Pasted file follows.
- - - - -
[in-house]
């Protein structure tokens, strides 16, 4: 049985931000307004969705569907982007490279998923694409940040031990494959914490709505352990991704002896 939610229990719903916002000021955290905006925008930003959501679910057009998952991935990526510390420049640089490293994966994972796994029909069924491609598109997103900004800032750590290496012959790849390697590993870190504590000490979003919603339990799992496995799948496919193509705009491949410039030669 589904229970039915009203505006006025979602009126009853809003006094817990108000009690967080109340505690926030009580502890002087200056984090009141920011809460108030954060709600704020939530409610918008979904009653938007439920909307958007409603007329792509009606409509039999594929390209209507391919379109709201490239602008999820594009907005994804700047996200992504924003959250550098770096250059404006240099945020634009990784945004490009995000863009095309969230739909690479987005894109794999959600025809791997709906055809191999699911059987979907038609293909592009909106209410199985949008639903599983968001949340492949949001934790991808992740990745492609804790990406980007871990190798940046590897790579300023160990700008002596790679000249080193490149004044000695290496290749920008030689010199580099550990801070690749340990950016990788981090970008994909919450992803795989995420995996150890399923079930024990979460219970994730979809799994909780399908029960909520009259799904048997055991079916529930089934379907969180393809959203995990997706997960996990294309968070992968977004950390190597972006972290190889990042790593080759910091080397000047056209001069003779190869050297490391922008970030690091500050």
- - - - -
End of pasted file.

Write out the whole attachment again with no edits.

[in-house]
């Protein structure tokens, strides 16, 4: 049985931000307004969705569907982007490279998923694409940040031990494959914490709505352990991704002896 939610229990719903916002000021955290905006925008930003959501679910057009998952991935990526510390420049640089490293994966994972796994029909069924491609598109997103900004800032750590290496012959790849390697590993870190504590000490979003919603339990799992496995799948496919193509705009491949410039030669 589904229970039915009203505006006025979602009126009853809003006094817990108000009690967080109340505690926030009580502890002087200056984090009141920011809460108030954060709600704020939530409610918008979904009653938007439920909307958007409603007329792509009606409509039999594929390209209507391919379109709201490239602008999820594009907005994804700047996200992504924003959250550098770096250059404006240099945020634009990784945004490009995000863009095309969230739909690479987005894109794999959600025809791997709906055809191999699911059987979907038609293909592009909106209410199985949008639903599983968001949340492949949001934790991808992740990745492609804790990406980007871990190798940046590897790579300023160990700008002596790679000249080193490149004044000695290496290749920008030689010199580099550990801070690749340990950016990788981090970008994909919450992803795989995420995996150890399923079930024990979460219970994730979809799994909780399908029960909520009259799904048997055991079916529930089934379907969180393809959203995990997706997960996990294309968070992968977004950390190597972006972290190889990042790593080759910091080397000047056209001069003779190869050297490391922008970030690091500050």